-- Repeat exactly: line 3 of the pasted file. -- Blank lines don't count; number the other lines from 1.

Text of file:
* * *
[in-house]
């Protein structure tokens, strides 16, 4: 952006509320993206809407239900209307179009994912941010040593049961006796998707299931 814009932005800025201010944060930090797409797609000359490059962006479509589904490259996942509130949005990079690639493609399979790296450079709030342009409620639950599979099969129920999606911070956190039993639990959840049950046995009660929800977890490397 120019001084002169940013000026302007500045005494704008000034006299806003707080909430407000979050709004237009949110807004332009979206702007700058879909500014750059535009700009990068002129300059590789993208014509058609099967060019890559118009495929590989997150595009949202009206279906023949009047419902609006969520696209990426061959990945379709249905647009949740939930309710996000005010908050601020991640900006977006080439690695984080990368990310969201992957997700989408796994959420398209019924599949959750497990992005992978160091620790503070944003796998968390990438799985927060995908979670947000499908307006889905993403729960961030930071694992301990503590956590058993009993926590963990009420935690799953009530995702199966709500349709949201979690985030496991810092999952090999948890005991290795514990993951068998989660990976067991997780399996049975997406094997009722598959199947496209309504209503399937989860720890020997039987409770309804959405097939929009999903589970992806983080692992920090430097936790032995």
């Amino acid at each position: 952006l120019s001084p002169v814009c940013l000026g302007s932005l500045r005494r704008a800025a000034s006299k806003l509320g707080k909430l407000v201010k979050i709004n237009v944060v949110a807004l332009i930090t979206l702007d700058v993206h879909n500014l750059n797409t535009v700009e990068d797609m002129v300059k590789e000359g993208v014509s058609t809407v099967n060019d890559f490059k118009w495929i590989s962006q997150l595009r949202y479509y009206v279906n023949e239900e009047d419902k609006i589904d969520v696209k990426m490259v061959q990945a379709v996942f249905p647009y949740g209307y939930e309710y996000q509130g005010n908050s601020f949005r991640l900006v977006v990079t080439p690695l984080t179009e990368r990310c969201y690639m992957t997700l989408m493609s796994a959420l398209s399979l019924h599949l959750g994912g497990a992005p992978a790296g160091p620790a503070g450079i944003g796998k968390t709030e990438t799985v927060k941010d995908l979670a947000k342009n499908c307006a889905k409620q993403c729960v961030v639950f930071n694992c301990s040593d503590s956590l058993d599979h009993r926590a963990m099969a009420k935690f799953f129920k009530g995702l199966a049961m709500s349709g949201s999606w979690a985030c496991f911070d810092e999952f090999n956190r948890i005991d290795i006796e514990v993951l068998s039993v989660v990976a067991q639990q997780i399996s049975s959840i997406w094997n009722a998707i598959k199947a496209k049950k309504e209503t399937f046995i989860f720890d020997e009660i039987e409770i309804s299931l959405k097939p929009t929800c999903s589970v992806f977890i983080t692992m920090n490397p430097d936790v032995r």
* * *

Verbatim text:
């Amino acid at each position: 952006l120019s001084p002169v814009c940013l000026g302007s932005l500045r005494r704008a800025a000034s006299k806003l509320g707080k909430l407000v201010k979050i709004n237009v944060v949110a807004l332009i930090t979206l702007d700058v993206h879909n500014l750059n797409t535009v700009e990068d797609m002129v300059k590789e000359g993208v014509s058609t809407v099967n060019d890559f490059k118009w495929i590989s962006q997150l595009r949202y479509y009206v279906n023949e239900e009047d419902k609006i589904d969520v696209k990426m490259v061959q990945a379709v996942f249905p647009y949740g209307y939930e309710y996000q509130g005010n908050s601020f949005r991640l900006v977006v990079t080439p690695l984080t179009e990368r990310c969201y690639m992957t997700l989408m493609s796994a959420l398209s399979l019924h599949l959750g994912g497990a992005p992978a790296g160091p620790a503070g450079i944003g796998k968390t709030e990438t799985v927060k941010d995908l979670a947000k342009n499908c307006a889905k409620q993403c729960v961030v639950f930071n694992c301990s040593d503590s956590l058993d599979h009993r926590a963990m099969a009420k935690f799953f129920k009530g995702l199966a049961m709500s349709g949201s999606w979690a985030c496991f911070d810092e999952f090999n956190r948890i005991d290795i006796e514990v993951l068998s039993v989660v990976a067991q639990q997780i399996s049975s959840i997406w094997n009722a998707i598959k199947a496209k049950k309504e209503t399937f046995i989860f720890d020997e009660i039987e409770i309804s299931l959405k097939p929009t929800c999903s589970v992806f977890i983080t692992m920090n490397p430097d936790v032995r």